Interview: Eric Cole

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Have you ever met a man with two full-time jobs? If not, you’ve obviously never encountered Eric Cole: security consultant; SANS curriculum lead; father; virtual CSO; and new Infosecurity Europe Hall of Fame inductee.

Interview by Drew Amorosi, written by Phil Muncaster

The week that Infosecurity meets Cole at Infosecurity Europe in London, he’s already flown from his home in northern Virginia to Washington DC, and then to Texas to teach several classrooms full of expectant students. He’ll return from the British capital via Austin and Portland, again spending most of his time at the blackboard. Cole recounts his travel plans whilst wearing a bow tie in homage to Gallifrey’s favourite son, and it’s hard to imagine where he finds the time.

“One of the things my dad always taught me growing up; if you find something you love to do, you never have to work a day in your life, and I don’t consider this working – I love this,” he says. “Everyone’s like, ‘that’s insane!’, and I’m like, ‘it’s fun!’, because I just enjoy it, I love it. So to me, getting paid is always nice, but I’ve always done network security because I love it.”

It’s hard to disagree with Cole. A 20+ year industry veteran who’s already held roles at the CIA, Lockheed Martin, McAfee, CA, the Commission on Cyber Security for the 44th President, and, perhaps most importantly, as a father. Today he splits that elusive time between SANS, where he’s curriculum lead for cyber-defense, and Secure Anchor Consulting – a job so demanding that a quiet Tuesday afternoon can quite easily turn into a trans-continental flight to investigate a client data breach.

Fighting Fires

So what exactly does that job involve? Well, unfortunately, recalls Cole, 80% of the time it’s still about customers firefighting rather than addressing their security issues proactively.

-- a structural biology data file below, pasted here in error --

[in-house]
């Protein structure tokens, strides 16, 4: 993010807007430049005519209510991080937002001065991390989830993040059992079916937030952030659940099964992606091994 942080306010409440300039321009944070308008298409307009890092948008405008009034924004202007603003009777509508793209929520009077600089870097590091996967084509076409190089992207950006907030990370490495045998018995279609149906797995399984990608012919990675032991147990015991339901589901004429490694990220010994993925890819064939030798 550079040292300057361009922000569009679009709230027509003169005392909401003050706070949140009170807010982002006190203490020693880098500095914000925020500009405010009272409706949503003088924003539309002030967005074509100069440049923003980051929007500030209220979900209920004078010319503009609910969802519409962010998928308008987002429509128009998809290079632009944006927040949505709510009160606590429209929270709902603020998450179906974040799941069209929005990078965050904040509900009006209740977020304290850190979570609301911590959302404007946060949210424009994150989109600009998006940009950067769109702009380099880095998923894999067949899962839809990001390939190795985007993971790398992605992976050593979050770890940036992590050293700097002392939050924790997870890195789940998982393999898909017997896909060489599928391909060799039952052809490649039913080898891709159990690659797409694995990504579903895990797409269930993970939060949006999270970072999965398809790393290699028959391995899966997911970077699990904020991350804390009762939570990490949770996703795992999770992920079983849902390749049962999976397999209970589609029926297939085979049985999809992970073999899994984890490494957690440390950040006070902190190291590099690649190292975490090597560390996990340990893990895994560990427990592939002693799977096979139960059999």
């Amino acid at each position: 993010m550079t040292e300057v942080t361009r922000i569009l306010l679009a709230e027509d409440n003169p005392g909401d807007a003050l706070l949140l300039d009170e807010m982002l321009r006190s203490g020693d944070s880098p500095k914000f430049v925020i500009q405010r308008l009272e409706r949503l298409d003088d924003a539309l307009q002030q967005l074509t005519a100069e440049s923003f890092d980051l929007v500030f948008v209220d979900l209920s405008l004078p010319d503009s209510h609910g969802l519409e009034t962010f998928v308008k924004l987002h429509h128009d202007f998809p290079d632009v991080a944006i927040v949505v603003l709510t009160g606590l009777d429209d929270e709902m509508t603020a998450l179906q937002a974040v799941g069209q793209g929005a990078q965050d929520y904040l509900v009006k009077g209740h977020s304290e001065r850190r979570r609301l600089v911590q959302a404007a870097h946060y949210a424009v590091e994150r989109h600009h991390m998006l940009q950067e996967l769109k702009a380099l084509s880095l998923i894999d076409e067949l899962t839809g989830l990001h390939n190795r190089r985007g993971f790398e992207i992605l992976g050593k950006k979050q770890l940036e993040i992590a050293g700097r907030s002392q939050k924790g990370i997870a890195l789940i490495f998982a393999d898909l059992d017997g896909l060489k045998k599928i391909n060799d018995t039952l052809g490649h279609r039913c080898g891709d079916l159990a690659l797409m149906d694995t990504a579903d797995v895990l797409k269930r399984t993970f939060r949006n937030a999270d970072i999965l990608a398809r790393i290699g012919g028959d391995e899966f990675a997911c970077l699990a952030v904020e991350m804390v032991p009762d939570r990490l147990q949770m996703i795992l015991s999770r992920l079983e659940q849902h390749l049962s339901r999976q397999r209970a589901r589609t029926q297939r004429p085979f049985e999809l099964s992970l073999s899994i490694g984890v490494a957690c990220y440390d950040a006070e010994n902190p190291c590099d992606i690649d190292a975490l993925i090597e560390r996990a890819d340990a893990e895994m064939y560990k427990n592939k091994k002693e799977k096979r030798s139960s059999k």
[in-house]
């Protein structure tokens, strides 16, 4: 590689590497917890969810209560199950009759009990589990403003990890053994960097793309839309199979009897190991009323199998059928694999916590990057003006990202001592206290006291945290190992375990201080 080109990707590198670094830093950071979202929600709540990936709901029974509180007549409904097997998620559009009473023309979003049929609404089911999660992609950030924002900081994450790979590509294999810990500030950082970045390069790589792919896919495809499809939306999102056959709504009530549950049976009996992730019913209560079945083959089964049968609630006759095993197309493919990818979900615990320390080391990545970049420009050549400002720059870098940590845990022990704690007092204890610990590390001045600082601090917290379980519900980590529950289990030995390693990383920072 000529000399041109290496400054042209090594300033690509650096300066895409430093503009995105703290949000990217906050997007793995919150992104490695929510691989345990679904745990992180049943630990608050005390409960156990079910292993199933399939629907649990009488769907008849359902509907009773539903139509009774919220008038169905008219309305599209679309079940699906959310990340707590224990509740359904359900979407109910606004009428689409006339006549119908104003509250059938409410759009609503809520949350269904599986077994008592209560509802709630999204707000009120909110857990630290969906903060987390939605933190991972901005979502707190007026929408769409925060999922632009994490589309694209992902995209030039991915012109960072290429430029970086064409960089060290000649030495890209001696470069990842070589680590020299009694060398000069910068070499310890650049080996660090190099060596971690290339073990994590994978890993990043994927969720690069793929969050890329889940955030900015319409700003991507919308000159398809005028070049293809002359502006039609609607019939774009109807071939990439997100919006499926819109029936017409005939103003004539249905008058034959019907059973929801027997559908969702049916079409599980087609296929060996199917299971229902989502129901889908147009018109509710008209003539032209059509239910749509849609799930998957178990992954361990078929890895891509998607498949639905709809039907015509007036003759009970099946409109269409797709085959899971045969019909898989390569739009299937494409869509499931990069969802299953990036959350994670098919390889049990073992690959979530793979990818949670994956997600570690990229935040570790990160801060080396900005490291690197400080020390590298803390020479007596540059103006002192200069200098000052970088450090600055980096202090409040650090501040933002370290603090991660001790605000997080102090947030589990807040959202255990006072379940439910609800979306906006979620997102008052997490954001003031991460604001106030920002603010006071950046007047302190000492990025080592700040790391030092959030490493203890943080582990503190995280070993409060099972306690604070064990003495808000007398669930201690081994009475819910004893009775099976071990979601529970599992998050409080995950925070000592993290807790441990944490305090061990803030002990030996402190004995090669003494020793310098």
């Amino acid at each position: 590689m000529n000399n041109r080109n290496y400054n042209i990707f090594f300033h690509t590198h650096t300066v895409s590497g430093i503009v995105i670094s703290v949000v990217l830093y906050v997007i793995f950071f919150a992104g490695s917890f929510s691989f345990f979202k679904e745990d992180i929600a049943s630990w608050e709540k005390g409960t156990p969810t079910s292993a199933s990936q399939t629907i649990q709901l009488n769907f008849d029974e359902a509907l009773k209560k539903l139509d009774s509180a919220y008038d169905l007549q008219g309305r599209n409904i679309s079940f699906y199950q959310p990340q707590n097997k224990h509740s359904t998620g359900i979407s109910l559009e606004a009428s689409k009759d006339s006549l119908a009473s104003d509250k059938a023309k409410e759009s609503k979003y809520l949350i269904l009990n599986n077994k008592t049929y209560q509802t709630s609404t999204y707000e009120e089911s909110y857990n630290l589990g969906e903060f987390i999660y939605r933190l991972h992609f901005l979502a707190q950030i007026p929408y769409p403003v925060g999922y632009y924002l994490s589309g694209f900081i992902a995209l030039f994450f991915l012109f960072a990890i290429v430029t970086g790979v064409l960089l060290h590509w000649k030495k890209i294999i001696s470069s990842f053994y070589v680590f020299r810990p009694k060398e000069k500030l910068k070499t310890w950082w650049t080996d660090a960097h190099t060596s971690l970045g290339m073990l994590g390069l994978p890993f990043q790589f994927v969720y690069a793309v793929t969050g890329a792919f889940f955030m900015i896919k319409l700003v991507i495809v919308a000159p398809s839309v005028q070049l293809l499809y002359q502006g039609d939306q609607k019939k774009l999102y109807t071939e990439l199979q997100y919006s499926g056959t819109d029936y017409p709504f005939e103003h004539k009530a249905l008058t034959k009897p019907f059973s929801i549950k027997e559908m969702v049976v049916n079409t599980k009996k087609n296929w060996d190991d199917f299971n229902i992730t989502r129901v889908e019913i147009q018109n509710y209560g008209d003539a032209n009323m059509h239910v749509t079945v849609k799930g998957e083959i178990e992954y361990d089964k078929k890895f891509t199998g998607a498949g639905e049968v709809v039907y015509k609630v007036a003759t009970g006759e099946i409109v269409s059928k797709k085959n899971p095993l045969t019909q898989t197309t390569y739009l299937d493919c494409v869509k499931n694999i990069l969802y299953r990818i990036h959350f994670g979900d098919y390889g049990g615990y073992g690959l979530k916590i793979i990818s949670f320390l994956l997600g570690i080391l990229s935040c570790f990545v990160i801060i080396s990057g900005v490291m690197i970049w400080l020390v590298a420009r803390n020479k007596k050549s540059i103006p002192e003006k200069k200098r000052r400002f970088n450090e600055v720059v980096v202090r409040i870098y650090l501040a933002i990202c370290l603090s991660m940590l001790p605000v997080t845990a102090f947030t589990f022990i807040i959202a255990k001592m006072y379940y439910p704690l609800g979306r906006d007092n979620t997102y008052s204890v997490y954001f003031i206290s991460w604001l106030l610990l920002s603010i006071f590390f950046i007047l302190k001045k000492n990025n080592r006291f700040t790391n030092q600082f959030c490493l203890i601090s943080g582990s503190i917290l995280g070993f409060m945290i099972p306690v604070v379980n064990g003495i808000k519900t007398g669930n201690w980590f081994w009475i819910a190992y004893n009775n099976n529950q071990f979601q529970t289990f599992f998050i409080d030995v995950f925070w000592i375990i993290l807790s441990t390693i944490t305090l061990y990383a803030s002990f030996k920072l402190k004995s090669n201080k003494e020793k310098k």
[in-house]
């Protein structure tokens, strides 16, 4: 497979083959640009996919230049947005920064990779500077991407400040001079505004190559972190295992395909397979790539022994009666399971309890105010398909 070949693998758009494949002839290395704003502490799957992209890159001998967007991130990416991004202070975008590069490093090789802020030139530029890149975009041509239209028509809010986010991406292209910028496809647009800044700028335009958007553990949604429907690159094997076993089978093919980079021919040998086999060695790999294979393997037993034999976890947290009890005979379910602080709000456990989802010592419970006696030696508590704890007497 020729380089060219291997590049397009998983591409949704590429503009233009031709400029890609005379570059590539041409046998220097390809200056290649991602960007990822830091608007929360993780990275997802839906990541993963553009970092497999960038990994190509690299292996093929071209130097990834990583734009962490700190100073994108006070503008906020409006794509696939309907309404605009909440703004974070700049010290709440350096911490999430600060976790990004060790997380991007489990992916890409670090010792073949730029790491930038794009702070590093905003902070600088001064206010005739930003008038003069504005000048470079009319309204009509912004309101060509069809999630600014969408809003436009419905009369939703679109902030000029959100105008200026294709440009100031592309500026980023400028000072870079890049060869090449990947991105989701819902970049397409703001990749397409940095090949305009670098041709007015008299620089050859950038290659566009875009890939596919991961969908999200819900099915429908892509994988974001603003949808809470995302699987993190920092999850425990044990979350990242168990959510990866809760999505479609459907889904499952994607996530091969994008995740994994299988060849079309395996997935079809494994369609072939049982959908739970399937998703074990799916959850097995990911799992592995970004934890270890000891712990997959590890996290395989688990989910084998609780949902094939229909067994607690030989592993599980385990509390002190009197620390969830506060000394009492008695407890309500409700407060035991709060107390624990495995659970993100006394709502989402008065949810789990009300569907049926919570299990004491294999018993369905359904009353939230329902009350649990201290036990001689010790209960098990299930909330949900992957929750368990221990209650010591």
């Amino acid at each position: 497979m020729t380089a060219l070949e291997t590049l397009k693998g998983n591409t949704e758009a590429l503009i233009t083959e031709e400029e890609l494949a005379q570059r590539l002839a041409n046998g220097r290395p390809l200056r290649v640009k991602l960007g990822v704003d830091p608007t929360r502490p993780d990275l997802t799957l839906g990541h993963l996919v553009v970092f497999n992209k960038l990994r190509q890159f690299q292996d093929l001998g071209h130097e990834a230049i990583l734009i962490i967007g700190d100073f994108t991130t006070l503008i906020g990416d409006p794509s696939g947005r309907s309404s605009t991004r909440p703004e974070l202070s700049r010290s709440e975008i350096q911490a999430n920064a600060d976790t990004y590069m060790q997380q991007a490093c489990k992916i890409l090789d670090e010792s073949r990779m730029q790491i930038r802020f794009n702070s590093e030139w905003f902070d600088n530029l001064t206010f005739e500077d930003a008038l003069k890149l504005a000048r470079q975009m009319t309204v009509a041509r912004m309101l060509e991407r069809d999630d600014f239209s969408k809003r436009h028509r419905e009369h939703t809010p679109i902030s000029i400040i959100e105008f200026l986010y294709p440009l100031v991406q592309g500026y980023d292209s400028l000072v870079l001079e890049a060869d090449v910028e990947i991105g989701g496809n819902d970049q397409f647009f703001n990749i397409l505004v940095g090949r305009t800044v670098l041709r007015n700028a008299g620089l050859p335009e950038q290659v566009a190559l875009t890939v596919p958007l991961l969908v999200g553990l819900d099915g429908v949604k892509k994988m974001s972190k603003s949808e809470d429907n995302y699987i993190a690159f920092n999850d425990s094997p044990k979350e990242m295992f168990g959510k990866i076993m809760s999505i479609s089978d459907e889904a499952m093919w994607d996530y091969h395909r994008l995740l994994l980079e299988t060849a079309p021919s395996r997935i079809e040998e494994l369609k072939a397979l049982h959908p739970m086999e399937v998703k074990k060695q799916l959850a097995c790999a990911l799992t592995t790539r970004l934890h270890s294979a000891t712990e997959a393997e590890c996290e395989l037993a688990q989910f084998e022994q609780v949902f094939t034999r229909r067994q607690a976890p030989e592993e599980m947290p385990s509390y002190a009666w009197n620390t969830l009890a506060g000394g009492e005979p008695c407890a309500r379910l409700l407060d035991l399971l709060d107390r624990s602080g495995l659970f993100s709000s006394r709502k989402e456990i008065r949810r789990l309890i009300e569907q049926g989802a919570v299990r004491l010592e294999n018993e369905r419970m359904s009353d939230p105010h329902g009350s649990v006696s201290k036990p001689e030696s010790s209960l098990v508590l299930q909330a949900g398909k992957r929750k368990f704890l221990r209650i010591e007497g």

“Two business areas that I’ve ended up doing a lot more in are incident response, and the virtual CSO. Incident response leads to the consult and then the network architecture redesign. The other area, a big business area of ours, is ‘virtual CSO’. When companies suffer a breach, Cole explains, they become frustrated that their CSO did not go in and set the proper metrics, he says.

“So they fire their CSO, but they don’t know what they want. So they bring us in for six or eight months as a virtual CSO to get them structured, set up with metrics, then help them hire the right person that can do the long term." As such, Cole says there is no such thing as an average day.

So what about the other side of his career, the academia?

It’s actually something Cole got into accidentally when he attended a SANS conference. The scheduled speaker, Char Sample, couldn’t make it and organizer Stephen Northcutt literally dragged him out of the crowd to fill in. That ‘unofficial interview’ led to a 14-year love affair which took up more and more of Cole’s life, willingly mind you, to the point we’re at today where he sits as curriculum leader at a body which has become an institution in the information security world.

How did it ever get to this point?

Back to Basics

Cole always liked breaking things as a child. So far so normal, you might say. The difference with this child, though, was that he put stuff back together better.

“I was always fascinated with how and why things work, how they function, and more importantly, I did that so that when something breaks, you can learn how to fix it,” he says.

“I always loved technology, and I’ve always loved how things work," Cole says. "I remember I begged my parents when I was in junior high school to get a state-of-the-art Commodore 64 computer, so I could go in and learn the basic programming language. And back then, when you bought that Commodore 64, it literally had nothing on it.”

Despite this love of computers and engineering, Cole nearly went into a career as an architect, but was persuaded at the last minute by a friend to take New York Institute of Technology’s course in computer science. At the dawn of the home PC era in 1984, this was a leap of faith to say the least. In the end it was a small moment which, like his last minute emergency teaching slot at SANS, ended up having a decisive influence on his future.